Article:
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Diane Taylor
Mon 5 Mar 2018 14.40 GMT

Last modified on Mon 5 Mar 2018 22.00 GMT
Immigration and asylum.

St Mungo’s cooperated with Home Office patrols looking for migrant rough sleepers deemed to be in UK illegally.

A leading homelessness charity has worked with Home Office patrols as they go out on the streets in search of rough sleepers deemed to be in the UK illegally to arrest and deport, the Guardian has learned.

St Mungo’s is one of the largest providers of homelessness outreach services in the UK, with 17 outreach teams across the south and south-west. Its website says it is “here for every step of the journey away from homelessness” and its outreach teams work to “gradually build up trusting relationships” with people who are sleeping rough.

But St Mungo’s has admitted to the Guardian that it has cooperated with Home Office immigration, compliance and enforcement (Ice) teams when they go looking for rough sleepers who are in the UK illegally.

The Home Office’s approach has been deemed unlawful in some cases. The mayor of London, Sadiq Khan, has suspended cooperation with the Ice patrols.

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A September 2016 Home Office training document obtained by the Guardian, which features the St Mungo’s logo, states: “This teamwork which sees both the charity referring eligible people to immigration enforcement [IE] for help with voluntary returns and IE referring people to St Mungo’s has already proved beneficial for both bodies.”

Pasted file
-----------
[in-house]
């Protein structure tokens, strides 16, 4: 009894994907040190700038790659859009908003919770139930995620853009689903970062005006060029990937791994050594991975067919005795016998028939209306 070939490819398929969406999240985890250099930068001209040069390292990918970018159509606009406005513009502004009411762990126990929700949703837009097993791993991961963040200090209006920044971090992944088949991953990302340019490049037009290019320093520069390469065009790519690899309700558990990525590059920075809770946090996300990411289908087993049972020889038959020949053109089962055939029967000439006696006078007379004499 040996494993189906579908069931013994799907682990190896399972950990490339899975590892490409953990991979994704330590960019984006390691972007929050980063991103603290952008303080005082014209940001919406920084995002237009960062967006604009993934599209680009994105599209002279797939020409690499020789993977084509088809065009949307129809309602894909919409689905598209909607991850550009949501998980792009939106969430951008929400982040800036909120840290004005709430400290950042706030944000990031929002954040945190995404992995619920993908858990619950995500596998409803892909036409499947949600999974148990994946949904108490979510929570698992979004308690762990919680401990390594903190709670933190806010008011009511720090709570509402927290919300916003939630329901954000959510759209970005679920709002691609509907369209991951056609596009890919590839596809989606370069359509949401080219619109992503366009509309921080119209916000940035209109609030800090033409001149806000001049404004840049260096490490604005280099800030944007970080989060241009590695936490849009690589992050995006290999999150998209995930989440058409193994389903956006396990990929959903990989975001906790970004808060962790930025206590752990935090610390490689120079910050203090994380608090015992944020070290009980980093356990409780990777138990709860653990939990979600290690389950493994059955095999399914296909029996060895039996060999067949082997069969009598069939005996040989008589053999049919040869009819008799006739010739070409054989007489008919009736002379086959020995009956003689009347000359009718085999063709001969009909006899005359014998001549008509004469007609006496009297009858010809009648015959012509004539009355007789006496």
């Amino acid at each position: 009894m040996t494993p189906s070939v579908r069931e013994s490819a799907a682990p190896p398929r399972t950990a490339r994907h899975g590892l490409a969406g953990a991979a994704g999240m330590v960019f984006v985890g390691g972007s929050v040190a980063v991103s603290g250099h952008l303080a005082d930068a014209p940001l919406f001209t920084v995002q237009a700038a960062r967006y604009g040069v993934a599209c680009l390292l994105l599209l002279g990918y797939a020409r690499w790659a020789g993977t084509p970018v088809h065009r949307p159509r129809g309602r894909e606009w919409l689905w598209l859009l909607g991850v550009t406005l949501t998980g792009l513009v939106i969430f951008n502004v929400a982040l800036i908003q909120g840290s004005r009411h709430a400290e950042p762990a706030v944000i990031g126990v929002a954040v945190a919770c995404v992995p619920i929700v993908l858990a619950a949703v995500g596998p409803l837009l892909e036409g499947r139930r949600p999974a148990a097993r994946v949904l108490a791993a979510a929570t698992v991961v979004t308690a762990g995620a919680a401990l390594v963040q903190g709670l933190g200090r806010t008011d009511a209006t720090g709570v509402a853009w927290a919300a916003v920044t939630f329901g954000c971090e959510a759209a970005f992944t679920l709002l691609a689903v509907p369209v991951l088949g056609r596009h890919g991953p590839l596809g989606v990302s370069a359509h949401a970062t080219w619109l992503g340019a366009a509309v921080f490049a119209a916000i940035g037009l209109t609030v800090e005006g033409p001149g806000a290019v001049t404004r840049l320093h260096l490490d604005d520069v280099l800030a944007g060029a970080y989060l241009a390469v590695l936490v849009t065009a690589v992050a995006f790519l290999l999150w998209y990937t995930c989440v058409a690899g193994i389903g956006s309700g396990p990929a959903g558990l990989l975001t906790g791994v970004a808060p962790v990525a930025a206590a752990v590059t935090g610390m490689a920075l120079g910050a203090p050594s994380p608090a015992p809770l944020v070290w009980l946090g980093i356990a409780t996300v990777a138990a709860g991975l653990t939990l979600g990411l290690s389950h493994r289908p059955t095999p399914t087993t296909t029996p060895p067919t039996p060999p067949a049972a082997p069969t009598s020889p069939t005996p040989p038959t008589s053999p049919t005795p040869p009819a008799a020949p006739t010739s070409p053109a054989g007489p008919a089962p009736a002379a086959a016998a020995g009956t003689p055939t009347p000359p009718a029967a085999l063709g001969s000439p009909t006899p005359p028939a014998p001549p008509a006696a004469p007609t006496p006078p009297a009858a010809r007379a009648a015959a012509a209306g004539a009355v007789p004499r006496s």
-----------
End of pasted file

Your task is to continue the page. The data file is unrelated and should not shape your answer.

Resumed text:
Asked about its work with the Home Office, St Mungo’s said some of its contracts with local authorities specified that it should work with Ice teams. “I get why that can be seen as strange and unpopular for some people,” said Petra Salva, the charity’s director of rough sleeping services. “It’s a difficult climate we’re operating in.

Askfed about the work described in the 2016 document, Salva said officials from Home Office enforcement teams “go up to individuals sleeping in sleeping bags and interview them. Sometimes they end up arresting them”.

It continues to work with the Home Office by passing on details of people from other countries who wish to return home.

The disclosure of its past work with the Home Office drew criticism from elsewhere in the charity sector.

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